By: RK Water
All cooling towers need some type of make-up valve to replenish water lost to evaporation and blow down. Three basic types are available:
Mechanical valves typically come as standard from the major tower manufacturers and are the most common. They consist of a valve, float arm and float ball. The float ball
positions the arm and the arm acts on a trigger to open and close the valve. The makeup water pressure recommendation is typically 15psi minimum and 50psi maximum. Too little pressure and the valve may not keep up with the flow requirement. Too much and the valve may pin the float ball 'down' and force the valve open.
Electric valves are not very common. There are manufacturers such as Magnetrol that make float switches for 120v but most 'electric' valves are more correctly described as 'electronic'. The reduced voltage lessens the shock hazard, should someone bump into a water level probe while inside the cooling tower. The most common electronic make-up valve is made by 'Warrick' and a Google search will yield more info than this short description can provide. The probe can be mounted inside the tower, surrounded by a stilling chamber to subdue the wave action of the water or, in a simple vertical pipe (typically 2") outside the tower and equalized to the tower cold water basin at the bottom.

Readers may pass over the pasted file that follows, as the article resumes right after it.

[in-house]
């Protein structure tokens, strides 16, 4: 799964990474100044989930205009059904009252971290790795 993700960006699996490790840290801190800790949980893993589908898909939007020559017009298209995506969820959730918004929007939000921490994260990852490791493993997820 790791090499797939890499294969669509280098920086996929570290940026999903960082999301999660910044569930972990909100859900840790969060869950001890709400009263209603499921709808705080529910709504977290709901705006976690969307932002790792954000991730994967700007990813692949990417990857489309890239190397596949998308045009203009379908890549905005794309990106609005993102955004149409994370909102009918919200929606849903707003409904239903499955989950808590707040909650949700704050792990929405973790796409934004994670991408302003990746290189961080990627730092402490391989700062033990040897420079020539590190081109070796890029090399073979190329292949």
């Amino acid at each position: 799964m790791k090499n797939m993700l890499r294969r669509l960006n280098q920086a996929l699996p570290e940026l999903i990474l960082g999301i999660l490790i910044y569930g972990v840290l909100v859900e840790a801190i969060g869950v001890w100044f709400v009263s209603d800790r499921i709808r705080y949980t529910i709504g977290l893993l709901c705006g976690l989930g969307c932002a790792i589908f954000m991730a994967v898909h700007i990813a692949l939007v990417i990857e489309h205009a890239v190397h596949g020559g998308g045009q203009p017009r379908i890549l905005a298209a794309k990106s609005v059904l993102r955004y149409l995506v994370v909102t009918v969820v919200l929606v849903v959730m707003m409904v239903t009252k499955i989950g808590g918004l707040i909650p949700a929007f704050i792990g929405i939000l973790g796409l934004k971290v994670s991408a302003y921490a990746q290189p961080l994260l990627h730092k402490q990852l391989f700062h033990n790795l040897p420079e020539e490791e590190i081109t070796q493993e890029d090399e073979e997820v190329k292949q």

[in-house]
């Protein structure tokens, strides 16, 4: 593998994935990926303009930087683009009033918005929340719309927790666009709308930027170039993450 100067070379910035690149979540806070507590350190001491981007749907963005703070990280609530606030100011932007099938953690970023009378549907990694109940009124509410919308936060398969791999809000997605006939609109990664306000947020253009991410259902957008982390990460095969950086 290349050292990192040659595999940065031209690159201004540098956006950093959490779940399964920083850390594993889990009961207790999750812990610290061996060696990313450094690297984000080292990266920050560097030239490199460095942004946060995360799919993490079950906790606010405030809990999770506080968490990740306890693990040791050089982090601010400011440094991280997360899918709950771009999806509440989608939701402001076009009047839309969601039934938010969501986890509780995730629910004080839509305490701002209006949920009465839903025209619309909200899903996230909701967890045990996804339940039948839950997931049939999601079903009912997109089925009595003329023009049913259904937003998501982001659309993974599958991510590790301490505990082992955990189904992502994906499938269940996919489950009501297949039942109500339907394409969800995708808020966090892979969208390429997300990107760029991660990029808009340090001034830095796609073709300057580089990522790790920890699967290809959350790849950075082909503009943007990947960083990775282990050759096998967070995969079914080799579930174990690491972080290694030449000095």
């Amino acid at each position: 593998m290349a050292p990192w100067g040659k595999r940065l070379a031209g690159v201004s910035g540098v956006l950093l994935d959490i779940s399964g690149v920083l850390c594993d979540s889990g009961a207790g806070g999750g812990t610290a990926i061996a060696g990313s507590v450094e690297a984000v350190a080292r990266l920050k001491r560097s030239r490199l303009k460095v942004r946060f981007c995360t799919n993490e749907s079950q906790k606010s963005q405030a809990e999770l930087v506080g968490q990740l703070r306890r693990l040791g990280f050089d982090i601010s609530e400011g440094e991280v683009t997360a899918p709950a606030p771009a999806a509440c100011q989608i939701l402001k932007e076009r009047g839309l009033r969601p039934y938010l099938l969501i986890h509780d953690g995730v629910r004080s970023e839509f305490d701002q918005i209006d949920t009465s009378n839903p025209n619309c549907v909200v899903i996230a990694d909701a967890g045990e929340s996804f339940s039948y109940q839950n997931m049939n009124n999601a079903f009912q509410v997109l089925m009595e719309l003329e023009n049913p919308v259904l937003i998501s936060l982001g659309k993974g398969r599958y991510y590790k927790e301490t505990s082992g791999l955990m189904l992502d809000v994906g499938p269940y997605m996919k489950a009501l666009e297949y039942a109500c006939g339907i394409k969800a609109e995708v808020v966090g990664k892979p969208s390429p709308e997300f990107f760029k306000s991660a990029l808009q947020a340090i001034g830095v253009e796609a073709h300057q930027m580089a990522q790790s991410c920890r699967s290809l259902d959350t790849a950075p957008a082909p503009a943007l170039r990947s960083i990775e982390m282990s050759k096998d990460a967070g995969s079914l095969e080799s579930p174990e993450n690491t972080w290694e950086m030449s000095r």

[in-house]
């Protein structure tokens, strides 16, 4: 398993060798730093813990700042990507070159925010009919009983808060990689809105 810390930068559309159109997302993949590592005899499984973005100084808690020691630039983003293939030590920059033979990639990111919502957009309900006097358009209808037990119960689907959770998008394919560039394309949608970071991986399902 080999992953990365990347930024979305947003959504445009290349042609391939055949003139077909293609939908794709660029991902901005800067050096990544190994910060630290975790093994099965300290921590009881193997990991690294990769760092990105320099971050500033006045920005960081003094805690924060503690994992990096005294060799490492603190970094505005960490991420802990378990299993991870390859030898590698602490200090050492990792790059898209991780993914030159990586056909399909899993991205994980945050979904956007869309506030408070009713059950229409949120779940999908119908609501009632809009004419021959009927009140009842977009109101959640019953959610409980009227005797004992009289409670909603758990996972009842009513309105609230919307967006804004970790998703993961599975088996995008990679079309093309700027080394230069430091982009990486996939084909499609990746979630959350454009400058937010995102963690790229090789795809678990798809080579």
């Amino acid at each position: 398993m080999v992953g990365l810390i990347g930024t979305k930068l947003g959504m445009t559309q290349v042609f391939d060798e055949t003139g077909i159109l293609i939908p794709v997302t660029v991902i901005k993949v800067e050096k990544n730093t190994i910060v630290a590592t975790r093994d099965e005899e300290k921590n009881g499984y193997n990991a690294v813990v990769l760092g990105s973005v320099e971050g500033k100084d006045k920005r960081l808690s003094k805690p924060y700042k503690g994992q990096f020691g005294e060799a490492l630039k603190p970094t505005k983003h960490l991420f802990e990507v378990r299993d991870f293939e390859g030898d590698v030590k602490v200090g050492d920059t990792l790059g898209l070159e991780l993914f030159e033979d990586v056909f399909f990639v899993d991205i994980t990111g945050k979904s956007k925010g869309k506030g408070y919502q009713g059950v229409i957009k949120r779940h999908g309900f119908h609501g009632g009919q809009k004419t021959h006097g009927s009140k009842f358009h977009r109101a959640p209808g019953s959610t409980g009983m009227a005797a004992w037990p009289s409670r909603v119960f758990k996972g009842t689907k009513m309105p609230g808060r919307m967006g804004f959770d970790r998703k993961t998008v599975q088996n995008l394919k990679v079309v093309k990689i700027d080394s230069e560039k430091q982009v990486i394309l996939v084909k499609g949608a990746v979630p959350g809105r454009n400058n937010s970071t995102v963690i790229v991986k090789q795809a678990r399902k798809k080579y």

Three vertical, ¼" diameter, stainless steel probes point down into the water. The first is cut to nearly reach the basin floor, the second at the level where the make-up valve comes on and the third probe at the level where the make-up valve shuts off. Additional probes can be provided to indicate 'high' or 'low' water conditions but the three probes described form the basic probe assembly. The three probes are wired to a controller which includes a control relay that directs 120v to a solenoid valve in the make-up line. Such systems are more prone to water hammer than the other types, due to the quick acting nature of the make-up solenoid valves.
Hydraulic valves like the 'Griswold' have a small pilot valve with a float ball that mounts inside the tower with a stilling chamber, or outside in a stand pipe. The pilot valve connects to the body of the main make-up valve by ¼"copper or plastic tubing. The pilot directs city water pressure to the underside of a diaphragm in the main valve, opening it when the float is 'down' and releases the pressure when the float ball is 'up', causing the main valve to close. This is probably the best make-up arrangement. It is dependable and acts slowly so as to eliminate water hammer. No electrical connections are required.
[For those familiar with changing the float assembly in a toilet tank, two choices are typically available at the hardware store... The type with a ball about 4" in diameter on a float arm and another with a smaller float that slides up and down on a pole. The first is a mechanical valve and the second is a hydraulic valve.]